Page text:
This post has been updated.
Pruitt and proponents describe the new approach as an advance for transparency, one that will increase Americans’ trust and confidence in the research on which EPA decisions are based. “Today is a red-letter day,” he told a group of supporters at agency headquarters. “The science that we use is going to be transparent. It’s going to be reproducible.”
But a chorus of scientists and public health groups warn that the rule would effectively block the EPA from relying on long-standing, landmark studies on the harmful effects of air pollution and pesticide exposure. Such research often involves confidential personal or medical histories or proprietary information.
The move reflects a broader effort already underway to shift how the EPA conducts and uses science to guide its work. Pruitt has upended the standards for who can serve on its advisory committees, barring scientists who received agency grants for their research while still allowing those funded by industry.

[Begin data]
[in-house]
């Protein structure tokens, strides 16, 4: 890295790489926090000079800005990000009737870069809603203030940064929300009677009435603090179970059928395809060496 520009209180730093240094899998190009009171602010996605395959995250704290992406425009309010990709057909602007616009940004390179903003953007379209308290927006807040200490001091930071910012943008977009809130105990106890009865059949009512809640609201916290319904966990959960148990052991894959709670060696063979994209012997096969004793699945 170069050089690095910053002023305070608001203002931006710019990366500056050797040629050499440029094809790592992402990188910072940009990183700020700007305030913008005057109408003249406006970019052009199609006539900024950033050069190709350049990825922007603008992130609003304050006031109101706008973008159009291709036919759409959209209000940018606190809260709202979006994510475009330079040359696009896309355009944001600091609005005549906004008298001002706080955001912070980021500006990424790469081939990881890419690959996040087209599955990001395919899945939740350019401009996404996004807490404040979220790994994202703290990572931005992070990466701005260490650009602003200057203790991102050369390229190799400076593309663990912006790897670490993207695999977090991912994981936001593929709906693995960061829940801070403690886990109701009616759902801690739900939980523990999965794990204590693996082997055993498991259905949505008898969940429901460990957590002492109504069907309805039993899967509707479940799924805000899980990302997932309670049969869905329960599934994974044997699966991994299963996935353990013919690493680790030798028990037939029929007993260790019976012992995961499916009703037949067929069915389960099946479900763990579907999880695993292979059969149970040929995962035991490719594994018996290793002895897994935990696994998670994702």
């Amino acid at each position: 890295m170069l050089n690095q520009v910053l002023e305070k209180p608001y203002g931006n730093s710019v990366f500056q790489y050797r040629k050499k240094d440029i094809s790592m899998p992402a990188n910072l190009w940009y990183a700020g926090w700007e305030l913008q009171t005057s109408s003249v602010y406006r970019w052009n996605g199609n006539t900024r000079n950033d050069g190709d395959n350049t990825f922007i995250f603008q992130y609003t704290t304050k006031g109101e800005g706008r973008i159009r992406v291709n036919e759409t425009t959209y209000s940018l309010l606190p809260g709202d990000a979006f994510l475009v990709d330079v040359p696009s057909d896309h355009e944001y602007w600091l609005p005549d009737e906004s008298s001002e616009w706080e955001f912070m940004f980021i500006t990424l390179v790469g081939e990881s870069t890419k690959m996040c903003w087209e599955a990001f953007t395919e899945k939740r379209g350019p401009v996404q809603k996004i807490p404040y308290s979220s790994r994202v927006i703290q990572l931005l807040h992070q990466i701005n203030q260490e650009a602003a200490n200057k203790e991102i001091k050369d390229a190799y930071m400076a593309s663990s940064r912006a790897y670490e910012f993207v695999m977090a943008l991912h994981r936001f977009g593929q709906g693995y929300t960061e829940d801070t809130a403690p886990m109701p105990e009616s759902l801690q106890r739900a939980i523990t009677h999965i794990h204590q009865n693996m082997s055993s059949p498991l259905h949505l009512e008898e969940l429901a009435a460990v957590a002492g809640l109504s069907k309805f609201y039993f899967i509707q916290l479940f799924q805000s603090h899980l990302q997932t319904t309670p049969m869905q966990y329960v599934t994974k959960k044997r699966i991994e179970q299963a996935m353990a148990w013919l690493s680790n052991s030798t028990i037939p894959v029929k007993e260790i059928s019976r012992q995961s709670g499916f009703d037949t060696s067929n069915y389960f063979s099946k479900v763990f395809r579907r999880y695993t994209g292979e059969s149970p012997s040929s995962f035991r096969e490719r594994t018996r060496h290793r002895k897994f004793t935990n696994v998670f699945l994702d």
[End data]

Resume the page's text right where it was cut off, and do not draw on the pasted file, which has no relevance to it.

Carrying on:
His announcement Tuesday came as the administrator faces increasing heat for ethics and management decisions — from both sides of the political aisle, with even President Trump privately voicing more concern over the growing number of allegations. Pruitt only focused on the proposed rule during his remarks, saying his agency was “taking responsibility for how we do our work and respecting process.”
He made clear he intends the new requirements to be lasting ones. “This is not a policy,” he said. “This is not a memo.”